Book in for a superb dinner at Rock Inn
Although our lunch was fab, the dinner options at Rock Inn are what really steal the show. As we’d heard so many wonderful accolades about the dinner options on offer, we saved room for three sensational courses.
There were a wide variety of starters on offer including Somerset baked Brie fondant with a warm melting centre and pickled beetroot; salad of pan fried pigeon with black pudding; Cornish fish soup with crouton gruyere and aioli; Devon white crab layered with avocado and smoked salmon (stylishly presented and incredibly fresh) and the Oriental style tuna loin seared in sesame seeds and marinated in soy and brown sugar with red pepper syrup and coriander (perfectly cooked with a nice balance of flavours).
Mains are all hearty options. Dishes include Guinea fowl breasts wrapped in Pancetta with wild mushrooms asparagus and rosti potato; venison steak cut from haunch with a peppery red wine sauce served with creamy horseradish mash potatoes and Cavelo Nero; or free range Beechridge Farm duck breast.
We had the 14 hr slow roasted feather blade of beef with black garlic and black treacle sauce (exceptionally tender beef and the sauce was divine). and the venison (also tender and the sauce was amazing).
Venison haunch with creamy horseradish mashed potatoes
14-hr slow roasted feather blade of beef in black garlic and black treacle sauce with cheddar mash
As one would expect from a quality pub, the wine list has lots of options and the Riesling and Whistling Pig Shiraz with its ripe berry flavours and eucalyptus finish, was perfect paired with venison and feather blade of beef.
Choose from homemade ice cream (we had the mint chocolate, which was lush); sticky toffee pudding or apple and blackberry crumble (comforting and perfect for a cold day).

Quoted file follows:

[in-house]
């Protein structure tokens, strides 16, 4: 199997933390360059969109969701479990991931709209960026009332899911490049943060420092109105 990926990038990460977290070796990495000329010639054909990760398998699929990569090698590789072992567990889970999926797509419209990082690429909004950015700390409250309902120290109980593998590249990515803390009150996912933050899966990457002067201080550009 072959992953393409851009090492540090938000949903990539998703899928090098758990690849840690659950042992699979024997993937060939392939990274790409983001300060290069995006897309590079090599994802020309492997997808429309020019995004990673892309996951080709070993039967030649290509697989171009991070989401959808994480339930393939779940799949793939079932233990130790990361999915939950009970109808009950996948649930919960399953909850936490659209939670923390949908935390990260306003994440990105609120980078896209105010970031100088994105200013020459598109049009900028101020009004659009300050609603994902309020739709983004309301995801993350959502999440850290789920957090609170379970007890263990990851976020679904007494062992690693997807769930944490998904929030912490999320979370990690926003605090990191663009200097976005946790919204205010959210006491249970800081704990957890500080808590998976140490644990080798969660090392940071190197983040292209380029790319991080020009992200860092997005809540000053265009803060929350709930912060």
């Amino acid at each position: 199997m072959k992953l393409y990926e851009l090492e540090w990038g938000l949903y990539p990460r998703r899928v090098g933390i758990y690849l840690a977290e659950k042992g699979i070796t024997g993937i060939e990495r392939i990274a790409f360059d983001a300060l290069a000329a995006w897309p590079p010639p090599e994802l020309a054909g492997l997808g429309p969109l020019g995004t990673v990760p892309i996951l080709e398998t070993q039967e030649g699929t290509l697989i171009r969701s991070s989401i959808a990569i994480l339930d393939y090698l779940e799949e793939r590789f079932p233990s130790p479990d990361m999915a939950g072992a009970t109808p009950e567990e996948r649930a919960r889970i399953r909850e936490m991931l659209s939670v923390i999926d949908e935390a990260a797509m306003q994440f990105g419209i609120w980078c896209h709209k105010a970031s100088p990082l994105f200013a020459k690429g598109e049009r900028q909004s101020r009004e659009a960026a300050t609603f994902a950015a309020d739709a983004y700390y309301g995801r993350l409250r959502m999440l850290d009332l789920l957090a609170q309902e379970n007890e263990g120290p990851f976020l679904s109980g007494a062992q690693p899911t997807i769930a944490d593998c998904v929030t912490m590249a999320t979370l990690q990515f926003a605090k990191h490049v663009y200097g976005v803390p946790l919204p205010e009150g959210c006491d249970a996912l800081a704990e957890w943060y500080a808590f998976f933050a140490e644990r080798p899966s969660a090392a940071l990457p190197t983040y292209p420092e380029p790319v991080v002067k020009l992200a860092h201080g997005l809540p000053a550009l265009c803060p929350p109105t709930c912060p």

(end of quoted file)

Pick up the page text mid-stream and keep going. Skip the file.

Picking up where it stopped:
The Rock Inn has eight rooms to choose from, all which are unique and tastefully decorated (the influence of Daren’s mum who is an interior designer, we were informed) and have their own private bath or shower facilities. Given the building’s age, the rooms are a bit higgledy piggledy (lots of low ceilings and slightly off kilter angles), but that's half the charm.
We stayed in Room 8, which had exposed stone features, a fire, oak furnishings, a Barcelona chair, and a large bed that was seriously comfortable (If I could have smuggled it out of the property, I would have).
Breakfast at Rock Inn
Breakfast is complimentary with your stay and includes a choice of a hearty Full English or a cheese omelette. Also included is homemade yoghurt and toast with homemade jams. Those wishing for a more indulgent breakfast can order from the Gourmet Breakfast menu (at an additional cost), which includes salmon and eggs amongst other dishes.
Service with a smile
The service at Rock Inn deserves a special mention as both Ruth and Daren were so friendly and really went out of their way to ensure we felt welcome during our stay. If you’re looking for a great night’s sleep and fabulous food in laidback rural surroundings, then this is your place.
Room rates start from £65 per night for a double room for two people on a B&B basis.
*During this trip I was hosted by the lovely team at The Rock Inn at Watterow. All words and opinions are my own.